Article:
It is easy to believe that no two Fortuny dresses were the same colour. The pome-granate is in soft gold, and the image covers the whole chest, above a wide, waist-holding belt with gold decorations on a slightly orange ground. At the centre of the image is a substantial floating pomegranate. It took me some time to see that the image is in fact printed on a transparent overdress of a more mulberry gauze. (134)

As Byatt makes readers realize, they have to keep looking to find beauty (168).

Satisfying though this sort of reading is, there is still some question about what Byatt is doing in this book. Both her subjects have been the focus of satisfying biographies already, as she notes. And for Peacock and Vine to function satisfactorily as memoir readers would need to be more familiar with her writing, just to appreciate her appreciation of Morris and Fortuny. Without knowing more about her, this book might be relegated to the coffee table as an elaborate artifice. Byatt is well steeped in nineteenth-century literature and thinking, myth and legend, philosophy, and nature; knowing this, it’s worth looking further. I found it amusing to link Peacock and Vine to The Biographer’s Tale, for example, the relation between them seeming less complicated than that between Morris and Fortuny. In The Biographer’s Tale, Byatt explores the relation between the lives of biographers and what they write about, what they consider to be known, interesting, or important. She herself in that tale is a novelist making the point that the identity (or identities, a troubling question of its own) of a biographer becomes part of the biography whether the biographer intends that or not. Byatt seems totally at ease with this conundrum in Peacock and Vine, and this book wouldn’t work without her to make the links.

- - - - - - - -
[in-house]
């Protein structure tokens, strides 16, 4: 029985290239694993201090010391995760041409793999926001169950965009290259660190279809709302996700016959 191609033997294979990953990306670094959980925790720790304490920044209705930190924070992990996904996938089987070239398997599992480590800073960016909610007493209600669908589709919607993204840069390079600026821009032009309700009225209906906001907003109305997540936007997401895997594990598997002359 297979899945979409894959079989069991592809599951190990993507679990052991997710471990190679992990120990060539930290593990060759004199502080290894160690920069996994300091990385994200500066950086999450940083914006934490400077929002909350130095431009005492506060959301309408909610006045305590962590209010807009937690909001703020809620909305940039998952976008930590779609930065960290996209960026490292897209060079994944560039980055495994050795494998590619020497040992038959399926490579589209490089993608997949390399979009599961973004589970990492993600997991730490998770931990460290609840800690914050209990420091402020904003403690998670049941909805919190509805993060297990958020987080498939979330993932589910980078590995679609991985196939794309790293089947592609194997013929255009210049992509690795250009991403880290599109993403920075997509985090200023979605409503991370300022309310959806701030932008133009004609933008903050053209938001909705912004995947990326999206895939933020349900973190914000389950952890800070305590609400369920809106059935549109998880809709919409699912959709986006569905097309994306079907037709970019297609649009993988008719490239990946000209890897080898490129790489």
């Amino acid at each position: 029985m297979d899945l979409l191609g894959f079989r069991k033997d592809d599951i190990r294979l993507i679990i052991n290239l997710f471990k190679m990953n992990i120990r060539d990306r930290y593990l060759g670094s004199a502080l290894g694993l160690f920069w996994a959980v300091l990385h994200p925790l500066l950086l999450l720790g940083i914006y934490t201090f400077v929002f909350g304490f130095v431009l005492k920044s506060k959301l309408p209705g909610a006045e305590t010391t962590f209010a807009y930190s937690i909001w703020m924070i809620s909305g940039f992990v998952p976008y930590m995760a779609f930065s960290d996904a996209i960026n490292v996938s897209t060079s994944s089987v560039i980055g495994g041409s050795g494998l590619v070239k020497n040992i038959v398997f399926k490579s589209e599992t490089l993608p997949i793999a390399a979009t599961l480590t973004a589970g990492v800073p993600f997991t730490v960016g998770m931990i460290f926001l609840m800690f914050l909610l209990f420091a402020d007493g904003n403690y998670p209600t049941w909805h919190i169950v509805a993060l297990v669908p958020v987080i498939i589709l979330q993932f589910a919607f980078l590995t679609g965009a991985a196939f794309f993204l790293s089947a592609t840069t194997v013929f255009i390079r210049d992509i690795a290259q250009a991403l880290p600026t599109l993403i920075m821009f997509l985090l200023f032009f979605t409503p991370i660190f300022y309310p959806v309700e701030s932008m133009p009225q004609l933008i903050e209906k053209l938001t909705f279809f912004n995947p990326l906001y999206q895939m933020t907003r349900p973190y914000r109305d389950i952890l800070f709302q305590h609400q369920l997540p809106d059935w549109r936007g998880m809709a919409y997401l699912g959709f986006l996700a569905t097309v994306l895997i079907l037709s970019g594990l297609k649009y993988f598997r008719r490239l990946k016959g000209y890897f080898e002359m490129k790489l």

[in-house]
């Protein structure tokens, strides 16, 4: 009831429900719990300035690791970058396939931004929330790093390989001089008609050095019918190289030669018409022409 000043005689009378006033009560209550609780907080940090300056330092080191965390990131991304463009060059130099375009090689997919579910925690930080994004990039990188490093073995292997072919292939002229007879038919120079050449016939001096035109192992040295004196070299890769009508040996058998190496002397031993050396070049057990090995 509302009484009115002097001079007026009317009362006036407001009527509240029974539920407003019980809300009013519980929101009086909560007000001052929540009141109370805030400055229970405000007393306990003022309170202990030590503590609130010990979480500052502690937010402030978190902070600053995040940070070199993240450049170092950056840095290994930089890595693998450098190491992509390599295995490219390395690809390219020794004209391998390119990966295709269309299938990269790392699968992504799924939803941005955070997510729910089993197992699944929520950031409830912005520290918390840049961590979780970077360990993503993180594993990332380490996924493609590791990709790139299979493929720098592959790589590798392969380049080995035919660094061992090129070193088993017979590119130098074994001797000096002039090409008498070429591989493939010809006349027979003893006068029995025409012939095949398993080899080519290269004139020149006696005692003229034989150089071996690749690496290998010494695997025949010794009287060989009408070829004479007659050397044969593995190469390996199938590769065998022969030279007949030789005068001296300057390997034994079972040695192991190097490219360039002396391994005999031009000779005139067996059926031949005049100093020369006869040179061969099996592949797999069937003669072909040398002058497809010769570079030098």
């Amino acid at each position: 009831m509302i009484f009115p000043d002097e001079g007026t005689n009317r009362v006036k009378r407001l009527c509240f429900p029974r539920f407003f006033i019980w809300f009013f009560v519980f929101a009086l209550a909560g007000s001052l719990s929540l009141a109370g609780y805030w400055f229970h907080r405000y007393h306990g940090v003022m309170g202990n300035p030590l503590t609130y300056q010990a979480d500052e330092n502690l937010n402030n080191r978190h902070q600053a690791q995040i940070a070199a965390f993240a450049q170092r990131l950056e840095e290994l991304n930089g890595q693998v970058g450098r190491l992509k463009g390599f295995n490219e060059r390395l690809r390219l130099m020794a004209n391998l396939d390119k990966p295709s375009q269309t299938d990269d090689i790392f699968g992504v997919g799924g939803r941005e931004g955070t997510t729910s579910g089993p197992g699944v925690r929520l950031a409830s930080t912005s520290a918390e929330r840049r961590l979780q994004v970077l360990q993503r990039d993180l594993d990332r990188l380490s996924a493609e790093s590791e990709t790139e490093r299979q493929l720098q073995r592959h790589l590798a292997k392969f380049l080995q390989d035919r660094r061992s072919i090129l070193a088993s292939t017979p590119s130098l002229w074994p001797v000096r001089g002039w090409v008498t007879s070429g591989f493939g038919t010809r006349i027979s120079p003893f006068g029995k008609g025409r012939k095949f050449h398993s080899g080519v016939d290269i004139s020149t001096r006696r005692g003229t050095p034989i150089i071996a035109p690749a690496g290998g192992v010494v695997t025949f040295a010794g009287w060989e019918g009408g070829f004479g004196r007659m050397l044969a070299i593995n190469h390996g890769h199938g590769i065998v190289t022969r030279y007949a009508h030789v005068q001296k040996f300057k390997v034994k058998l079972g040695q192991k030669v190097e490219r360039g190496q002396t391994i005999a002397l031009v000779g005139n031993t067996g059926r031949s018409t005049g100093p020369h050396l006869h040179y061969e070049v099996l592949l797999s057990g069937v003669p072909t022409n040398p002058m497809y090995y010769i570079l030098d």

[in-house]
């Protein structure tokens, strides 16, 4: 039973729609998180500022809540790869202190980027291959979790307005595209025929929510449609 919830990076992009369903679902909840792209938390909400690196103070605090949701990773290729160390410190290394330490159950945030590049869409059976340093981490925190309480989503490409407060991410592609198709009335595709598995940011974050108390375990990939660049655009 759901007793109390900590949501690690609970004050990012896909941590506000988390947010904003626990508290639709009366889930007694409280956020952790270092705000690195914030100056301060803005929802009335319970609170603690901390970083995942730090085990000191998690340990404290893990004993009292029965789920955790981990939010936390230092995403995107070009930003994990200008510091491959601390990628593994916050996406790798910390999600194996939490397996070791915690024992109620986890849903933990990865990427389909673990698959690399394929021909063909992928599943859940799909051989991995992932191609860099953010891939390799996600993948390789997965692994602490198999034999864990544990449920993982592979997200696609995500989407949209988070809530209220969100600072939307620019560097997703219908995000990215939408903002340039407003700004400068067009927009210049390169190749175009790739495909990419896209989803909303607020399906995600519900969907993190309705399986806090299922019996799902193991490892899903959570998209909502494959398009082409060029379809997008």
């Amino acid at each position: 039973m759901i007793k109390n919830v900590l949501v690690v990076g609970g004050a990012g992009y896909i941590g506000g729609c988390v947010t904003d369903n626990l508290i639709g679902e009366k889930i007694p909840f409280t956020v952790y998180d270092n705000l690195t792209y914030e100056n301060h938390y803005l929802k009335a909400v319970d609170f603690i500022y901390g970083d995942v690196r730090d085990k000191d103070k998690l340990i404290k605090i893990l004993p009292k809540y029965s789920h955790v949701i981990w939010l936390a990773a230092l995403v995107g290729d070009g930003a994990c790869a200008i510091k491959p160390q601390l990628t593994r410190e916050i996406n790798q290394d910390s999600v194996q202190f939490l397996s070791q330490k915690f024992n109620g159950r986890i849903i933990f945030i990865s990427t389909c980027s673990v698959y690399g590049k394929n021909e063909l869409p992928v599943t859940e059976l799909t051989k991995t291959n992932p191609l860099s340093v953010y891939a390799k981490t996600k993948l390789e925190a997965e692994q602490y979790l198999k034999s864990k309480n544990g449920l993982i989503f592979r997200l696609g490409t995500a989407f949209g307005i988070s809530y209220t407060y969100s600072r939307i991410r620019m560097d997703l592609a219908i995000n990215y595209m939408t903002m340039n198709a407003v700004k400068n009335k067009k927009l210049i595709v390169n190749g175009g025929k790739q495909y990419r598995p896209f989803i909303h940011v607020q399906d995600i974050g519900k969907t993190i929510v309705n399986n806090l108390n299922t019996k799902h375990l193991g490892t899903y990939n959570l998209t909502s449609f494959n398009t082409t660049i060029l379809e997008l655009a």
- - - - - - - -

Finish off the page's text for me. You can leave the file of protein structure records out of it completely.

There is always, of course, a challenge in placing two lives together although dual biographies are not unusual: perhaps two queens (Elizabeth I and Mary, Queen of Scots); siblings (the assassinated Romanov grand duchesses); or a mother and daughter, in which one may be the biographer of the other (as in Divided Lives by Lyndall Gordon). Byatt has written a dual biography of her own, of Wordsworth and Coleridge and their social and literary times. These two poets seem a natural combination, despite personal conflicts in their lives; more so than Morris and Fortuny, who would never have met. But Byatt’s oeuvre is full of experiment, all of it folding together in a colossal pleated text wrapping thought around, together with metaphor, in tales within tales, fantasies, biographies, philosophical and literary criticism, and narrative. As a writer Byatt has always posed ideas, sometimes softening them, as in this book, with a comma then an “I think”; in that way alone, she often becomes a subject in her own prose, as she is here. Although Peacock and Vine is intended to showcase the lives and work of William Morris and Mariano Fortuny, her own is a necessary metanarrative. Elusive though the glimpses of it may be, it is in passing references and allusions to herself that the book comes together, and that is why she is right to call it an essay, one that in exploring the art of two craftsmen seeks self-enlightenment. Because of this, readers will find the writing reflective and open, there for us to regard, study, and find beauty.

Competing Interests

The author has no competing interests to declare.


Byatt, Antonia S. The Biographer’s Tale. London: Vintage, 2001.

Byatt, Antonia S. Unruly Times: Wordsworth and Coleridge in their Time. London: Vintage, 1997.

Gordon, Lyndall. Divided Lives: Dreams of a Mother and Daughter. London: Virago, 2015.

Richardson, Laurel. Fields of Play: Constructing an Academic Life. New Brunswick, NJ: Rutgers University Press, 1997.